Onset-of-action speed is only one factor to consider when choosing a therapy for ED, said Dr. Harin Padma-Nathan, clinical professor of urology at the University of Southern California Keck School of Medicine. But in that context, its important for patients and their physicians to note that no published studies show any oral therapy for ED has a faster onset of action than Viagra.
In the double-blind, placebo-controlled study, 228 men successfully treated with Viagra (100 mg) for ED for at least two months were randomly assigned to receive either Viagra (100 mg) or placebo for four weeks. Study participants averaged 60 years of age, had ED for an average of seven years, and a majority had moderate to severe ED.
Results showed that within 20 minutes, more than half of men taking Viagra had erections that resulted in successful intercourse. The study also found that Viagra was well tolerated, with no patients discontinuing treatment because of side effects. Funding for this study was provided by Pfizer.Viagra is a prescription medication indicated for the treatment of ED. It is important to note that Viagra can be taken with or without food.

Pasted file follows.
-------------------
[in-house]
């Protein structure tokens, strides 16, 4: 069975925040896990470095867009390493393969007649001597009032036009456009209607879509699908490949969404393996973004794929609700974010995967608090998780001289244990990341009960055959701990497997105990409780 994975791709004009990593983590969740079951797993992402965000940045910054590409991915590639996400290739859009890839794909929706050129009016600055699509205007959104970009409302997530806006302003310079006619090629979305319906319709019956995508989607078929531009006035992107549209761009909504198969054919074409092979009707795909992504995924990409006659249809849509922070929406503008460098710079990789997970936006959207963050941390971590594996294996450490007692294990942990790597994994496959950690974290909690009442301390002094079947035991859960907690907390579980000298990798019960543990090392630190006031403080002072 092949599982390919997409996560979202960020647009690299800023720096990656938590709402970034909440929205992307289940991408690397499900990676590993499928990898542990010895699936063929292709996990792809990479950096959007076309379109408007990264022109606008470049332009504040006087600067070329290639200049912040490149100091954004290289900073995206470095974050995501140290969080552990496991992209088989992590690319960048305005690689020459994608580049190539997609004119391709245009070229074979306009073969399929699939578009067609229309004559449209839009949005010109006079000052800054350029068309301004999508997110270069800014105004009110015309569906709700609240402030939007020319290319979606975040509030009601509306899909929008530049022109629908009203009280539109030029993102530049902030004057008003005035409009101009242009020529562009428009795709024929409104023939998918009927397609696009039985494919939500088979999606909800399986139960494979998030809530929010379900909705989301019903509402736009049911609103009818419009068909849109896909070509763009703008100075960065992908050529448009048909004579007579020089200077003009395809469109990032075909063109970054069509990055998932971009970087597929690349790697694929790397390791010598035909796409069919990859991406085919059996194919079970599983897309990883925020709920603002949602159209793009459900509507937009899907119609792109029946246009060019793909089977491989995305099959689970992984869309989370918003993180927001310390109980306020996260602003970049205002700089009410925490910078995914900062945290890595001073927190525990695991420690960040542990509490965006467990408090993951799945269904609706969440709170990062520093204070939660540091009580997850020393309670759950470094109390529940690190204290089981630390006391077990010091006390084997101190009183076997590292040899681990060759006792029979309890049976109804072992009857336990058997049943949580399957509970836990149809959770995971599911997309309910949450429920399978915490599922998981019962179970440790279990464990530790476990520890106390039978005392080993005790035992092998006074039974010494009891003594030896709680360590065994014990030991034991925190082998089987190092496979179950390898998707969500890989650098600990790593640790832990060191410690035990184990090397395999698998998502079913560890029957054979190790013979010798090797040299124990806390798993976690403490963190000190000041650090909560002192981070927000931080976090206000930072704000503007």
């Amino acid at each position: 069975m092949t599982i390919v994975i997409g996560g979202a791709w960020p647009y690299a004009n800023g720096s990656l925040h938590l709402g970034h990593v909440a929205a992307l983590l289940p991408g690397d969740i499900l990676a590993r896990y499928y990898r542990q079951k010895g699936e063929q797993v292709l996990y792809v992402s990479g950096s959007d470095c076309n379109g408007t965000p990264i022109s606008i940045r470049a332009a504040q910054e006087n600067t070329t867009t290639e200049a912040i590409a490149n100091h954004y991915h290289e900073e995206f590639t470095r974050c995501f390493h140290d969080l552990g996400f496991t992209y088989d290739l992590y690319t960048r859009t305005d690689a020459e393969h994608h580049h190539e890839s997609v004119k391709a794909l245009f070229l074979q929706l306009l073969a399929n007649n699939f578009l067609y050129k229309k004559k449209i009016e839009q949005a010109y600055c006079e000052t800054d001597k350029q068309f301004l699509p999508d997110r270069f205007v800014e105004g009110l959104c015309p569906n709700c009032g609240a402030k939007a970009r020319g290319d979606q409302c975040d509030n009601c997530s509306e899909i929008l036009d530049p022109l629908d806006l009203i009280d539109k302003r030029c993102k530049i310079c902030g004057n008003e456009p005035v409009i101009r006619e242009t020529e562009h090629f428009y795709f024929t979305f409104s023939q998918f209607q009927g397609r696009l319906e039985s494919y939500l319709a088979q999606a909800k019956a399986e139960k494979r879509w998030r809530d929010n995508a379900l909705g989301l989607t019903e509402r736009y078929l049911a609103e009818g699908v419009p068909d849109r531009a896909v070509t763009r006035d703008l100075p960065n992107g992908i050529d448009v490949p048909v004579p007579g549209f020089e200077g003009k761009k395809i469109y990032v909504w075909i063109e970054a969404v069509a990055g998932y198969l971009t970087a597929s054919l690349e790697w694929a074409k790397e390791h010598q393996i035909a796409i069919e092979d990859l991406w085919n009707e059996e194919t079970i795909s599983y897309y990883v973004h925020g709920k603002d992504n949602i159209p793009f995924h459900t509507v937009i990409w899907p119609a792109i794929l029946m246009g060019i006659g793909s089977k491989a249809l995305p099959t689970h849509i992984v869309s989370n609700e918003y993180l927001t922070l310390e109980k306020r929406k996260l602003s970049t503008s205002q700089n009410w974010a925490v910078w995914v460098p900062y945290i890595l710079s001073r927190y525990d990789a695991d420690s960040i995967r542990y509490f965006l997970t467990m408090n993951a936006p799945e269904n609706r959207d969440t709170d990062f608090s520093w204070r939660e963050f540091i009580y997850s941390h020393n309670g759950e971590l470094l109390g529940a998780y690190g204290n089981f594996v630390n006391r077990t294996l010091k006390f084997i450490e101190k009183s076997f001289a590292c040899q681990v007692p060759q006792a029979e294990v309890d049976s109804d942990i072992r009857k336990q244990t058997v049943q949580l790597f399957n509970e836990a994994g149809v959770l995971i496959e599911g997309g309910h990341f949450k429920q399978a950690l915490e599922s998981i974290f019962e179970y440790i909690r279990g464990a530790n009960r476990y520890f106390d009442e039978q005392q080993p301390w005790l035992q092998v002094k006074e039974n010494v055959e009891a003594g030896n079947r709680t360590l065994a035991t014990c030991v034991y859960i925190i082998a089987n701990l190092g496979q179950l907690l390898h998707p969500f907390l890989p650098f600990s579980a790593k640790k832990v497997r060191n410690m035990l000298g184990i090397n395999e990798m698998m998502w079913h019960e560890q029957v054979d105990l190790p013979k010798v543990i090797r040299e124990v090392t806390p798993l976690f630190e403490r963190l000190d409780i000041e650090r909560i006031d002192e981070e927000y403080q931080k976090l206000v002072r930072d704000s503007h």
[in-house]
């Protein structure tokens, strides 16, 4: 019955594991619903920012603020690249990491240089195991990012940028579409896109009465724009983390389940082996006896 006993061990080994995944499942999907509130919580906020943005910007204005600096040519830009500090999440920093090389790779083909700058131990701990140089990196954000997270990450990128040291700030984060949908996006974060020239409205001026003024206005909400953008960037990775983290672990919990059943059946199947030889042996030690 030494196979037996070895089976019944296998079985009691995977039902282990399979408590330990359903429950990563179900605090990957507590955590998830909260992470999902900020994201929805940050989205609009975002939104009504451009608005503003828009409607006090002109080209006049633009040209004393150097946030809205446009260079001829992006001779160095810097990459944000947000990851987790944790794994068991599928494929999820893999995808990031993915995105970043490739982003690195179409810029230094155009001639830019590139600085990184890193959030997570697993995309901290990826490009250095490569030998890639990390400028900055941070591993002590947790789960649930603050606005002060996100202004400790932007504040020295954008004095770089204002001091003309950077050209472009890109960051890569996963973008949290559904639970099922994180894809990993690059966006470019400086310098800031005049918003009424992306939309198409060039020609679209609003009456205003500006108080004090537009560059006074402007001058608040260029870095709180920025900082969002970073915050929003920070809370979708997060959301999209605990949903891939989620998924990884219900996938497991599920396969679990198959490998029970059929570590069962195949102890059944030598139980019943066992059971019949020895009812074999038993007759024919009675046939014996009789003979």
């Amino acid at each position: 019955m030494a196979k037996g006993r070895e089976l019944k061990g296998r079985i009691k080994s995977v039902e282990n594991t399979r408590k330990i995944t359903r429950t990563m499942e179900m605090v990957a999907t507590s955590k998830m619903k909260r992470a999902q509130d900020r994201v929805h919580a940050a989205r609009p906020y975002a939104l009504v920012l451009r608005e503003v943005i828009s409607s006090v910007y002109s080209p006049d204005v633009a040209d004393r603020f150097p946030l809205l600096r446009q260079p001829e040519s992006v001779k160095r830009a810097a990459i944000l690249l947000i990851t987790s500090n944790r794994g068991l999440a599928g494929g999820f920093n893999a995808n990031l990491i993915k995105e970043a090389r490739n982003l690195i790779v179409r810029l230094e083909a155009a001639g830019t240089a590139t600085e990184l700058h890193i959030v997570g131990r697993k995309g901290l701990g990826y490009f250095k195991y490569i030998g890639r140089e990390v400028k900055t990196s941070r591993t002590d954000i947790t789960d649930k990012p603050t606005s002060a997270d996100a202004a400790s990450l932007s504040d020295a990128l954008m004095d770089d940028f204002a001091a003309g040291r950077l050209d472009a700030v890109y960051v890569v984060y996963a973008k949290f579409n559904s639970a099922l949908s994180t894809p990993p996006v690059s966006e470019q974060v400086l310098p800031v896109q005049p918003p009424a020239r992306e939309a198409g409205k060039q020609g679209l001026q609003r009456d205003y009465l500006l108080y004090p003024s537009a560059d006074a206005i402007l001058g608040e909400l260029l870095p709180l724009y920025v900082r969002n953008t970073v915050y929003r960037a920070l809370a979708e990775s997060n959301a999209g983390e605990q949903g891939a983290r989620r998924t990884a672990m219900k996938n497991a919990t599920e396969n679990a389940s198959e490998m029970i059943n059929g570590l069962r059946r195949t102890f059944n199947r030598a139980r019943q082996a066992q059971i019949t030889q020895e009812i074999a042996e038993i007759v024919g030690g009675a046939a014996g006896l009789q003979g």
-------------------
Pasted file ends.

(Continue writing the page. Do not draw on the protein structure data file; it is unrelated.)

Viagra is available only from health care providers and should always be used in accordance with its approved labeling. Viagra is contraindicated in patients who use nitrates in any form at any time.
Before treating ED, physicians should consider the impact of resuming sexual activity and the mild and transient vasodilatory effects of Viagra on blood pressure. Physicians should carefully consider whether patients with underlying cardiovascular disease or other more un
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